The chaotic and tumultuous societal conditions in Greece led certain of her thinkers to Kemet in an effort to improve their society. Kemet attracted them because of its rich wisdom literature, which included the Mer Texts, The Teachings of Imhotep, The Teachings of Ptahhotep, and The Teachings of Kagemni, as well as others. In addition to this tradition, Kemet had the physical artifacts, meru, hetu (temples) and art that verified the existence of knowledge. Before these men returned from Kemet, there was no such thing as a Greek philosopher or Greek philosophy. Thales is the founder of natural philosophy and it is obvious he was taught in Kemet. Thales taught the ideas of the unity of matter and the primacy of the element of water, ideas that he did not fully understand when he learned them in Kemet. Thales’ water is none other than the primeval waters of Nun. On one level, water is a symbol of the limitless, vital essence of life. The most obvious experience of human life that suggested this truth is fetal life. Additionally, water is present in blood, semen, milk, all of the vital fluids of life. Even the sun’s rays were perceived as water vapors. Through symbolism, water, a physical entity is raised to the level of a spiritual entity, thereby stressing the oneness of matter and spirit. Here we see Kemet’s cosmological idea relating to Nun, which is a metaphor of our zygotic existence, the space and time before birth (Creation), a biological reality being treated as an opinion by Greek philosophers. But this is not the only problem. On a deeper level, we discover that Nun is actually waves; its Medu Neter symbol is a sine wave, indicating that movement or force is the creative principle. The wave can also be seen as a sound wave. Thus, in the beginning was the Word.
What led to philosophy was, the Greek thinkers returning home with knowledge from Kemet and then being unable to integrate that knowledge into their society. (In Kemet, the cosmology gave meaning and expression to social customs, institutions, art and architecture. Cosmology fully integrated the various aspects of society.) Greek philosophers gaining the seeds of knowledge were unable to plant them at home for a number of reason: these ideas were considered foreign and corrupting and attacked by the polis; in other instances, Greek philosophers misapplied the knowledge; however, most important, the Greek cultural infrastructure was unable to integrate Kemetic knowledge. Kemetic (Afrikan) society existed in a positive world where the human being’s purpose was to harmonious integrate existence. Conversely, the Greek worldview was pessimistic and assumed the world a place of conflict; this worldview that was antagonism to the Kemetic, prevented the integration of Kemetic knowledge into Greek society. In this cultural setting, Kemetic knowledge was subject to open-ended debate–this is the origin of philosophy, a degradation of cosmology. In Greece, it was common practice for an individual to develop his own version of a “myth.” Thus, Anaximander and Anaximenes were both students of Thales, but the former taught the Indefinite was the underlying principle of all things, while the latter identified it as air, yet Thales taught them it was water. Two students, one teacher, different ideas–here lies the origin of Greek philosophy.Various Greeks espoused different ideas because that was the Greek mentality. In Greece, it was common practice for an individual to develop his own version of a “myth.” Thus, Anaximander and Anaximenes were both students of Thales, but the former taught the Indefinite was the underlying principle of all things,while the latter identified it as air, yet Thales taught them it was water. Two students, one teacher, different ideas–here lies the origin of Greek philosophy.Various Greeks espoused different ideas because that was the Greek mentality. In Mande thought, particularly Dogon, the various levels of the cosmology also initially seemed incoherent to Griaule and his team. Yet with the Dogon and Bambara, the French realized these African people had clearly laid out developmental systems that led initiates toward self-knowledge. Even when the myths have different versions, they perfect themselves and remained unitary. “Strictly speaking, they [myths] do not comprise variants. . . they follow the indigenous development of the thought based upon mythical facts.” We maintain that given the Afrikan stress on unity, the Kemetic initiation system, like the Dogon, Bambara or any Afrikan system, reflected the inherent unity of the Afrikan cosmos. Thus, the Kemetic system was hierarchical and its teachings followed a definite progression. The Afrikan initiate must internalize or commit the myth to memory as in the case of the Griaule team. There is no arbitrary changing of “facts.”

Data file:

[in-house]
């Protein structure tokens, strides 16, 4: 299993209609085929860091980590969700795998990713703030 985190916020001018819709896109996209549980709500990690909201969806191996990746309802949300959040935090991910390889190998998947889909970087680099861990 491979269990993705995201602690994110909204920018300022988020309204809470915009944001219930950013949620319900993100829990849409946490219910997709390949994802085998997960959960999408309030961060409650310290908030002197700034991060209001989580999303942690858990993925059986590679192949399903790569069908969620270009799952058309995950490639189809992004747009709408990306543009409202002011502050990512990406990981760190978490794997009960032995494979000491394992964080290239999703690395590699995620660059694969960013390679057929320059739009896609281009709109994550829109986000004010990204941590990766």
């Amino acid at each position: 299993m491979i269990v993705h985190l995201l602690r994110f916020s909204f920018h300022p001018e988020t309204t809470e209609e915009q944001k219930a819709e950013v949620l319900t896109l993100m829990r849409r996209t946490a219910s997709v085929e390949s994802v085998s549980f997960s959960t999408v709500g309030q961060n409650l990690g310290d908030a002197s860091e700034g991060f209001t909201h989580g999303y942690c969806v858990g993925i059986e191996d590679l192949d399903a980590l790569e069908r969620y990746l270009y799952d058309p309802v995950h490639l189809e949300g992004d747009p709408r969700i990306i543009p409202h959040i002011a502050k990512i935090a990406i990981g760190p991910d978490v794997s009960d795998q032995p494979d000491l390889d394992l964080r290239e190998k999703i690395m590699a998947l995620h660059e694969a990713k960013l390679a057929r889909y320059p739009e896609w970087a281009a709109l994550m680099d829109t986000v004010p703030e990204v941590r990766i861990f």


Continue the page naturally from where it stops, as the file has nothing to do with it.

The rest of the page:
The Kemeyu, like other Afrikan people, use the observed laws of nature and the totality of human life and experience as foundations for their cosmological knowledge. Since the foundations of cosmology are constants, there will be little to no ideological or methodological variation within the reservoir of accumulated societal knowledge. Whereas philosophy lends itself to disagreement and debate, cosmology leaves no room for such divergences, because it always remains true to plant, animal, human, environmental, and astrological cycles and patterns. As these patterns do not change based on human perception or intellection, nor does cosmology. Moreover, these patterns and cycles have remained consistent from time immemorial and form the basis of Maat. This is not philosophical but based on the observed laws of the universe—hence cosmological.